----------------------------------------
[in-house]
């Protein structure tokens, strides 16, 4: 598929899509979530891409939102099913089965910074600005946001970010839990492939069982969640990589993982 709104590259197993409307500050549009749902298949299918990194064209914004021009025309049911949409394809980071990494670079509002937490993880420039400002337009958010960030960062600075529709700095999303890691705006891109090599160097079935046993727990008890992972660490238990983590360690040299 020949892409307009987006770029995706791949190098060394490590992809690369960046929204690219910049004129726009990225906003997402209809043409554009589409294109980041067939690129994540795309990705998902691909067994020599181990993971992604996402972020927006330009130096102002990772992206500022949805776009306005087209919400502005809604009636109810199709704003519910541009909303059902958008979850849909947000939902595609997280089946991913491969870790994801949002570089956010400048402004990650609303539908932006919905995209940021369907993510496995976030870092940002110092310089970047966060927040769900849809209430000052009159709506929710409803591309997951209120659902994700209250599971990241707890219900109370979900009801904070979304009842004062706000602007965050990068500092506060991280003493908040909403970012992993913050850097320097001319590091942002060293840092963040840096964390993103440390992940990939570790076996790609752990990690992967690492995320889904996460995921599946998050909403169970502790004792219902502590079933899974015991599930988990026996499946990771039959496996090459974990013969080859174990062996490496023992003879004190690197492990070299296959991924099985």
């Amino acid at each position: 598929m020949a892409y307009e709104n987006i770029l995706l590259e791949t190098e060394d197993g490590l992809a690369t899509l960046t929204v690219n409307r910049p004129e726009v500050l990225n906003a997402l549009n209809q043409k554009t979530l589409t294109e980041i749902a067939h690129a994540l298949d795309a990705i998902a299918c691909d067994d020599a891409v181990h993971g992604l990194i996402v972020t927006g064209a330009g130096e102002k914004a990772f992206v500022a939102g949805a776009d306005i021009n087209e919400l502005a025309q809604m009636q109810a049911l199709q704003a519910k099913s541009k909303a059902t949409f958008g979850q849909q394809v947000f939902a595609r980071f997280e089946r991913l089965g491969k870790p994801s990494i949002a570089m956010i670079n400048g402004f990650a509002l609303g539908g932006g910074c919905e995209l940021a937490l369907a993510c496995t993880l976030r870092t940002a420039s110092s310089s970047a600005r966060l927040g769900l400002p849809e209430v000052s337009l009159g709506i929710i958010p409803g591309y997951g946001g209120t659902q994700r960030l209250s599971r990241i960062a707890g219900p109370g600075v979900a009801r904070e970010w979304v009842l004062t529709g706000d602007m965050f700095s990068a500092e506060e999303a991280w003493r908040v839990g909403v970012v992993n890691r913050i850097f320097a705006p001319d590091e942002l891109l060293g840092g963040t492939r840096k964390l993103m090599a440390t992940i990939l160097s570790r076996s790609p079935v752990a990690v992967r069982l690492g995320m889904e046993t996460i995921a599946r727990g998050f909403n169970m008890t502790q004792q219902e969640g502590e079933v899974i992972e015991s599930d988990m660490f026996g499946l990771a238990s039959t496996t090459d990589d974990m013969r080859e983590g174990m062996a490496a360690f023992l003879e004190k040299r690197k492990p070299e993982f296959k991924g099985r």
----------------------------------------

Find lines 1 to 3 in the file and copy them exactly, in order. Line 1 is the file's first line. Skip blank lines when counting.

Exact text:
[in-house]
């Protein structure tokens, strides 16, 4: 598929899509979530891409939102099913089965910074600005946001970010839990492939069982969640990589993982 709104590259197993409307500050549009749902298949299918990194064209914004021009025309049911949409394809980071990494670079509002937490993880420039400002337009958010960030960062600075529709700095999303890691705006891109090599160097079935046993727990008890992972660490238990983590360690040299 020949892409307009987006770029995706791949190098060394490590992809690369960046929204690219910049004129726009990225906003997402209809043409554009589409294109980041067939690129994540795309990705998902691909067994020599181990993971992604996402972020927006330009130096102002990772992206500022949805776009306005087209919400502005809604009636109810199709704003519910541009909303059902958008979850849909947000939902595609997280089946991913491969870790994801949002570089956010400048402004990650609303539908932006919905995209940021369907993510496995976030870092940002110092310089970047966060927040769900849809209430000052009159709506929710409803591309997951209120659902994700209250599971990241707890219900109370979900009801904070979304009842004062706000602007965050990068500092506060991280003493908040909403970012992993913050850097320097001319590091942002060293840092963040840096964390993103440390992940990939570790076996790609752990990690992967690492995320889904996460995921599946998050909403169970502790004792219902502590079933899974015991599930988990026996499946990771039959496996090459974990013969080859174990062996490496023992003879004190690197492990070299296959991924099985």
């Amino acid at each position: 598929m020949a892409y307009e709104n987006i770029l995706l590259e791949t190098e060394d197993g490590l992809a690369t899509l960046t929204v690219n409307r910049p004129e726009v500050l990225n906003a997402l549009n209809q043409k554009t979530l589409t294109e980041i749902a067939h690129a994540l298949d795309a990705i998902a299918c691909d067994d020599a891409v181990h993971g992604l990194i996402v972020t927006g064209a330009g130096e102002k914004a990772f992206v500022a939102g949805a776009d306005i021009n087209e919400l502005a025309q809604m009636q109810a049911l199709q704003a519910k099913s541009k909303a059902t949409f958008g979850q849909q394809v947000f939902a595609r980071f997280e089946r991913l089965g491969k870790p994801s990494i949002a570089m956010i670079n400048g402004f990650a509002l609303g539908g932006g910074c919905e995209l940021a937490l369907a993510c496995t993880l976030r870092t940002a420039s110092s310089s970047a600005r966060l927040g769900l400002p849809e209430v000052s337009l009159g709506i929710i958010p409803g591309y997951g946001g209120t659902q994700r960030l209250s599971r990241i960062a707890g219900p109370g600075v979900a009801r904070e970010w979304v009842l004062t529709g706000d602007m965050f700095s990068a500092e506060e999303a991280w003493r908040v839990g909403v970012v992993n890691r913050i850097f320097a705006p001319d590091e942002l891109l060293g840092g963040t492939r840096k964390l993103m090599a440390t992940i990939l160097s570790r076996s790609p079935v752990a990690v992967r069982l690492g995320m889904e046993t996460i995921a599946r727990g998050f909403n169970m008890t502790q004792q219902e969640g502590e079933v899974i992972e015991s599930d988990m660490f026996g499946l990771a238990s039959t496996t090459d990589d974990m013969r080859e983590g174990m062996a490496a360690f023992l003879e004190k040299r690197k492990p070299e993982f296959k991924g099985r």